Should I Stay Or Go?: When Marriage Vows Are Betrayed

A man and a woman sit next to each other on a couch, with the man looking away off in the distance while the woman lowers her head and wipes away tears.
If you’re struggling with the difficult choice of whether to stay in a less than perfect marriage, the answer you seek feels heartbreakingly complicated. Because it is.

Should I stay? Should I go?

Like many who’ve found themselves in a difficult marriage, I wasn’t certain what to do. As the victim (or the perpetrator) of a betrayal — a broken marriage vow — this isn’t an easy question to answer, especially for Christians. 

We know the seventh commandment in Exodus 20:14, “You shall not commit adultery.” But we are human beings who don’t always make the best choices. We are all sinners. Our failings perpetually prove how desperately we need a Savior. Lust and betrayal have been part of the human experience for thousands of years. If you’re struggling with the difficult choice of whether to stay in a less than perfect marriage or a marriage that’s been shattered by infidelity, the answer you seek feels heartbreakingly complicated. Because it is.

In my wildest dreams, I never imagined I’d be asking myself that ominous question: Should I stay or should I go? During the fifth year of my marriage, however, my husband had an affair and a child with another woman. This betrayal took my breath away. My heart actually ached. Each day I sunk deeper and deeper into emotional quicksand until one day, I contemplated suicide.

Counseling, combined with an unrelenting determination to make our marriage work, helped my husband and me patch the pieces of our shattered relationship back together. The process was hard and rugged, but we survived. The dark cloak of sadness eased somewhat. But that wasn’t the end of the struggle.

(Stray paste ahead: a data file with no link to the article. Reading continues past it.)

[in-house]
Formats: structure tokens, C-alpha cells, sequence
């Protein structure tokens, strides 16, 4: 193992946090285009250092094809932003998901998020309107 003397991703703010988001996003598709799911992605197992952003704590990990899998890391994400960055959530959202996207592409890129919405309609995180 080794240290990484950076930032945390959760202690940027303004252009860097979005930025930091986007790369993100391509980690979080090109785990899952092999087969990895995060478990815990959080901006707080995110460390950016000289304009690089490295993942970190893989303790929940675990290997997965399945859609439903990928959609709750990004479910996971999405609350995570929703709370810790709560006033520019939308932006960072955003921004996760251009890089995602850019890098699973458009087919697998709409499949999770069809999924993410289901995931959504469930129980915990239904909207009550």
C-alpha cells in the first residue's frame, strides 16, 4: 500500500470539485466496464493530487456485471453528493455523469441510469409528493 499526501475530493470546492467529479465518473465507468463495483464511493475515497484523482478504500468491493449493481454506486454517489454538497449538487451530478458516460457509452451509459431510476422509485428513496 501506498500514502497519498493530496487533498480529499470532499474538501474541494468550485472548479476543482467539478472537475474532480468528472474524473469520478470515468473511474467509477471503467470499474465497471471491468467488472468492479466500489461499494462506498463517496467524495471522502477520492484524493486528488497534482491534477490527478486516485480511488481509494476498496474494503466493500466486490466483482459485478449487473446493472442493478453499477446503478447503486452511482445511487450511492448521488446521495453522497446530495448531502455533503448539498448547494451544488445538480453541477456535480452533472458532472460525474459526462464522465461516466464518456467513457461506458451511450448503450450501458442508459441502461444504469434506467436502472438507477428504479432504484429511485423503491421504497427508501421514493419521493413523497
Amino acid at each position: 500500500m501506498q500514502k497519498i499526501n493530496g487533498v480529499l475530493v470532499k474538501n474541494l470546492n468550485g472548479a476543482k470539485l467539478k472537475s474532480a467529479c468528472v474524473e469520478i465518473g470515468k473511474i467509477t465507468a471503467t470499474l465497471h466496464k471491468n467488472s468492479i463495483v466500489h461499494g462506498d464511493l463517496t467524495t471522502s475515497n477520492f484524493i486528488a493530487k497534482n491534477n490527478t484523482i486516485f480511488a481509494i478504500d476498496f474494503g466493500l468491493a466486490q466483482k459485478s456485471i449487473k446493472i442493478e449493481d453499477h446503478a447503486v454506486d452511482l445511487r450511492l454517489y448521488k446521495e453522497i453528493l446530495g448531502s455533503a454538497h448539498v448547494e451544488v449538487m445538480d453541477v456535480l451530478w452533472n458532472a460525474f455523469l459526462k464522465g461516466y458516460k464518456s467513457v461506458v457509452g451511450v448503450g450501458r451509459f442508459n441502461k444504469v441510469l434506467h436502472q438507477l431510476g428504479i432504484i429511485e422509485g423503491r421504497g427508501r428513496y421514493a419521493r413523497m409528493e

Broken heart syndrome, also called stress-induced cardiomyopathy, can weaken the immune system and make the body vulnerable to more serious diseases. Could the despair and emotional upheaval I experienced have paved the way for the life-threatening illness that nearly took my life a few years later? (See:

Like an unruly child stomping my feet because I really want what I want now, I chafed to clearly know God’s answers to my problems immediately. I prayed constantly for Him to tell me what to do to mend my broken heart and keep my family together.

Should I Stay?

Stay or go? Stay or go? While the question bounced around on repeat in my head, I maneuvered through my parenting and work responsibilities like a graceful lumberjack. I wore oversized Jackie O sunglasses to hide my eyes that were red and swollen from the tears that would not stop. I did the best I could to get through each day. One minute at a time. One hour at a time. One day at a time.

Weighing heavy on my decision to stay in the marriage was the fact that I had a young child. A divorce would mean a division of parenting time. I couldn’t imagine being without my child on certain days of the week, and every other Thanksgiving and Christmas. Leaving the marriage would mean no longer doing life together with my husband. What would life be like for me? For my husband? What would life be like for my child? For our family? I felt frozen in my inability to leave. I called an attorney but could never bring myself to sign the papers.